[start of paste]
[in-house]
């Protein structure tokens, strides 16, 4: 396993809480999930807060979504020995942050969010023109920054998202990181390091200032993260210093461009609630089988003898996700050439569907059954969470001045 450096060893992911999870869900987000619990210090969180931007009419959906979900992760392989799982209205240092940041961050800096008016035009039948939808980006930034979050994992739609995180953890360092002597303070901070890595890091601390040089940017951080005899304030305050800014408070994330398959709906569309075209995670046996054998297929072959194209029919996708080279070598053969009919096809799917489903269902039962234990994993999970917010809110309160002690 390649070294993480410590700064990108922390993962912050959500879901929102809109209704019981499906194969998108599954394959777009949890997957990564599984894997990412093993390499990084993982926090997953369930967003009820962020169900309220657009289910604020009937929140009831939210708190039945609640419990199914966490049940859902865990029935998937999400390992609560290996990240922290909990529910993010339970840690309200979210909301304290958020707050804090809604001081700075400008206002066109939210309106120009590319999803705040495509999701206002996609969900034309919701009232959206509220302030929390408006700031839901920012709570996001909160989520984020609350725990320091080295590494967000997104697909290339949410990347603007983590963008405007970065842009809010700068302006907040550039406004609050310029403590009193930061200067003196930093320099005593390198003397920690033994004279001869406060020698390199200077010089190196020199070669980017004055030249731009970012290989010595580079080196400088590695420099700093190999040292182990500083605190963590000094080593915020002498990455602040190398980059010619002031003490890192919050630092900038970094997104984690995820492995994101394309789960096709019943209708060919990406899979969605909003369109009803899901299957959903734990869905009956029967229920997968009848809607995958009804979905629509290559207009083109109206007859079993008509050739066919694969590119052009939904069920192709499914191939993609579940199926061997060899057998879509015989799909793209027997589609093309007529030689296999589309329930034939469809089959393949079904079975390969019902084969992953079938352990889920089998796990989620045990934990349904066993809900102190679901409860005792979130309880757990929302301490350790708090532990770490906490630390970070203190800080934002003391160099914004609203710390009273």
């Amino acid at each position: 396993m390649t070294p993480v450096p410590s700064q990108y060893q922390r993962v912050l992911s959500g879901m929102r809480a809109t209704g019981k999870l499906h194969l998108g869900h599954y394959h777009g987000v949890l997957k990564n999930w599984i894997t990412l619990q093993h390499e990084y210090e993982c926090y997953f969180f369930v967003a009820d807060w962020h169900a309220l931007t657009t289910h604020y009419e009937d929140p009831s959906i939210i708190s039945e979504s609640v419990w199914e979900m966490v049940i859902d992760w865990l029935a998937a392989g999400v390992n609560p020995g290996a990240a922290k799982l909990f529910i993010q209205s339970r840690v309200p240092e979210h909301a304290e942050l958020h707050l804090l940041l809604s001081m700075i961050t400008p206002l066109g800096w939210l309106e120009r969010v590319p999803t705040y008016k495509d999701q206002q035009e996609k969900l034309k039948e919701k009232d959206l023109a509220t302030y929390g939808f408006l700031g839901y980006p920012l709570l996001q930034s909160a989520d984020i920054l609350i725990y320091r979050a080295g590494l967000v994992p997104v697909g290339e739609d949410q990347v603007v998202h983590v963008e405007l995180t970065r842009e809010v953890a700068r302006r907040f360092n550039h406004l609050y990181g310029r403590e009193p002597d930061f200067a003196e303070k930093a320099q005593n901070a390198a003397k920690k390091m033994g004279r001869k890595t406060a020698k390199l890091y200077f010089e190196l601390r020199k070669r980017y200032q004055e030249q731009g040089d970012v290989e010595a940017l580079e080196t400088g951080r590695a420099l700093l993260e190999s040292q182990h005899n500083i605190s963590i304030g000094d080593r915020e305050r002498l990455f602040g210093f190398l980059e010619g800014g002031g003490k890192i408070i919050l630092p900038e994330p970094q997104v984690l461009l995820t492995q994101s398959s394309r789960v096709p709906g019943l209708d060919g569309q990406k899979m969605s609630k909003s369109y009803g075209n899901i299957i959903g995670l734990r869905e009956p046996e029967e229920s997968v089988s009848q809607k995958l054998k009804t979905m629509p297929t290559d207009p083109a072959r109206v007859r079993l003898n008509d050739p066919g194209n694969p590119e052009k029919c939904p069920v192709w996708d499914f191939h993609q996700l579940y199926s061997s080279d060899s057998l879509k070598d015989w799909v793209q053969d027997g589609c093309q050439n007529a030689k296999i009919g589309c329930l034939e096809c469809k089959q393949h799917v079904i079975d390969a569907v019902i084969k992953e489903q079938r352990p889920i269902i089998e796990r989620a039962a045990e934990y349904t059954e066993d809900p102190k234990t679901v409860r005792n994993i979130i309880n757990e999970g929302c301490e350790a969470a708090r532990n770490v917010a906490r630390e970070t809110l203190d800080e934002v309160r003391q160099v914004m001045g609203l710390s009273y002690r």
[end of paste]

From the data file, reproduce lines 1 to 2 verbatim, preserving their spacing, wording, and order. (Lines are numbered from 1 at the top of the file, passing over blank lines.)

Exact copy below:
[in-house]
């Protein structure tokens, strides 16, 4: 396993809480999930807060979504020995942050969010023109920054998202990181390091200032993260210093461009609630089988003898996700050439569907059954969470001045 450096060893992911999870869900987000619990210090969180931007009419959906979900992760392989799982209205240092940041961050800096008016035009039948939808980006930034979050994992739609995180953890360092002597303070901070890595890091601390040089940017951080005899304030305050800014408070994330398959709906569309075209995670046996054998297929072959194209029919996708080279070598053969009919096809799917489903269902039962234990994993999970917010809110309160002690 390649070294993480410590700064990108922390993962912050959500879901929102809109209704019981499906194969998108599954394959777009949890997957990564599984894997990412093993390499990084993982926090997953369930967003009820962020169900309220657009289910604020009937929140009831939210708190039945609640419990199914966490049940859902865990029935998937999400390992609560290996990240922290909990529910993010339970840690309200979210909301304290958020707050804090809604001081700075400008206002066109939210309106120009590319999803705040495509999701206002996609969900034309919701009232959206509220302030929390408006700031839901920012709570996001909160989520984020609350725990320091080295590494967000997104697909290339949410990347603007983590963008405007970065842009809010700068302006907040550039406004609050310029403590009193930061200067003196930093320099005593390198003397920690033994004279001869406060020698390199200077010089190196020199070669980017004055030249731009970012290989010595580079080196400088590695420099700093190999040292182990500083605190963590000094080593915020002498990455602040190398980059010619002031003490890192919050630092900038970094997104984690995820492995994101394309789960096709019943209708060919990406899979969605909003369109009803899901299957959903734990869905009956029967229920997968009848809607995958009804979905629509290559207009083109109206007859079993008509050739066919694969590119052009939904069920192709499914191939993609579940199926061997060899057998879509015989799909793209027997589609093309007529030689296999589309329930034939469809089959393949079904079975390969019902084969992953079938352990889920089998796990989620045990934990349904066993809900102190679901409860005792979130309880757990929302301490350790708090532990770490906490630390970070203190800080934002003391160099914004609203710390009273």